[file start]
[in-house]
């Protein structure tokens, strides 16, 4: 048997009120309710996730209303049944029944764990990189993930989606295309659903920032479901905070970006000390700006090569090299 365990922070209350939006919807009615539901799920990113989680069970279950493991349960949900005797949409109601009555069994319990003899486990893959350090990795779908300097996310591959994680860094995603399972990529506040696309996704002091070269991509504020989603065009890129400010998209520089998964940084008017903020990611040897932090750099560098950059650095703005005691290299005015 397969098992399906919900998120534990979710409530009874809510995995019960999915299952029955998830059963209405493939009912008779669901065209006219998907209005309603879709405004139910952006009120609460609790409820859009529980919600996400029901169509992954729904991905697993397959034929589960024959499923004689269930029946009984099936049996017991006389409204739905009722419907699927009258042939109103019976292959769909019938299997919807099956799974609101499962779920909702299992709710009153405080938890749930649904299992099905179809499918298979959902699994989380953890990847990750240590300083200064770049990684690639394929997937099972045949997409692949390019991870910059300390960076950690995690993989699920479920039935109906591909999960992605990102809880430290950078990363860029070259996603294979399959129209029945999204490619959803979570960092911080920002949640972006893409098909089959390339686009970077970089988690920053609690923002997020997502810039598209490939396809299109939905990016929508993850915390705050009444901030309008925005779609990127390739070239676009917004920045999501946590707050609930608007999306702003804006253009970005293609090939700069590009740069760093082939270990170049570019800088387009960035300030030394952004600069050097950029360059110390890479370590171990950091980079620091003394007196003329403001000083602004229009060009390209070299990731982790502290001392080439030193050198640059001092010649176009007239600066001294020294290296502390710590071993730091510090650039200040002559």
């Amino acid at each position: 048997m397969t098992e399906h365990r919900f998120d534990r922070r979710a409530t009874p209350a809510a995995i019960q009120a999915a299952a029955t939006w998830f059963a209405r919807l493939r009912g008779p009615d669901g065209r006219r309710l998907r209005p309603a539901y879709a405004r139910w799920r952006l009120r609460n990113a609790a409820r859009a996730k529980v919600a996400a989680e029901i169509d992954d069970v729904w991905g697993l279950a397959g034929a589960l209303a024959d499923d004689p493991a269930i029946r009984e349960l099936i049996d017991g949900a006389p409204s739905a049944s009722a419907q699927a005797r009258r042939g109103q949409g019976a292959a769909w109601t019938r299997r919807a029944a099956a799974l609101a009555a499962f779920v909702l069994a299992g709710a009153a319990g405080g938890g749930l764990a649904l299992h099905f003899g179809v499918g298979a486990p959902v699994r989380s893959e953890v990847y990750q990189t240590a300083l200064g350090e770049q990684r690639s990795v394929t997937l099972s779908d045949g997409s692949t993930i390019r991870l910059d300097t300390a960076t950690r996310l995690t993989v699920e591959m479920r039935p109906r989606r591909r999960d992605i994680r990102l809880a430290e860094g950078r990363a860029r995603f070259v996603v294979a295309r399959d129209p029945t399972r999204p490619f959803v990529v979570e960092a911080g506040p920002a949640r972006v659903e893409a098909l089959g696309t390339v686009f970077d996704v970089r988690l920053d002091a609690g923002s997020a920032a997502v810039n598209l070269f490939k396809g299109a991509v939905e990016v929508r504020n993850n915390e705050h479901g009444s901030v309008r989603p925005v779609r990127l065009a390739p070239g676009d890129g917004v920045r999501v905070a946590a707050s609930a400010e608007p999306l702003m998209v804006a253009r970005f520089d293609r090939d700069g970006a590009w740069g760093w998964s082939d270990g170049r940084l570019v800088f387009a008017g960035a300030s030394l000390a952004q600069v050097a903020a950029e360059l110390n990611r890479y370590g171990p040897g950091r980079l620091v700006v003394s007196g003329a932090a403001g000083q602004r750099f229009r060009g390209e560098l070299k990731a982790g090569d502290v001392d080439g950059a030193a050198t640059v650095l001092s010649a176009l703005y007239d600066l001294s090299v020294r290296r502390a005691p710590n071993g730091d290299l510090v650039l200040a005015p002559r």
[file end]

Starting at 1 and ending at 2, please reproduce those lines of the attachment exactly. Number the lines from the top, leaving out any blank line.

[in-house]
């Protein structure tokens, strides 16, 4: 048997009120309710996730209303049944029944764990990189993930989606295309659903920032479901905070970006000390700006090569090299 365990922070209350939006919807009615539901799920990113989680069970279950493991349960949900005797949409109601009555069994319990003899486990893959350090990795779908300097996310591959994680860094995603399972990529506040696309996704002091070269991509504020989603065009890129400010998209520089998964940084008017903020990611040897932090750099560098950059650095703005005691290299005015 397969098992399906919900998120534990979710409530009874809510995995019960999915299952029955998830059963209405493939009912008779669901065209006219998907209005309603879709405004139910952006009120609460609790409820859009529980919600996400029901169509992954729904991905697993397959034929589960024959499923004689269930029946009984099936049996017991006389409204739905009722419907699927009258042939109103019976292959769909019938299997919807099956799974609101499962779920909702299992709710009153405080938890749930649904299992099905179809499918298979959902699994989380953890990847990750240590300083200064770049990684690639394929997937099972045949997409692949390019991870910059300390960076950690995690993989699920479920039935109906591909999960992605990102809880430290950078990363860029070259996603294979399959129209029945999204490619959803979570960092911080920002949640972006893409098909089959390339686009970077970089988690920053609690923002997020997502810039598209490939396809299109939905990016929508993850915390705050009444901030309008925005779609990127390739070239676009917004920045999501946590707050609930608007999306702003804006253009970005293609090939700069590009740069760093082939270990170049570019800088387009960035300030030394952004600069050097950029360059110390890479370590171990950091980079620091003394007196003329403001000083602004229009060009390209070299990731982790502290001392080439030193050198640059001092010649176009007239600066001294020294290296502390710590071993730091510090650039200040002559």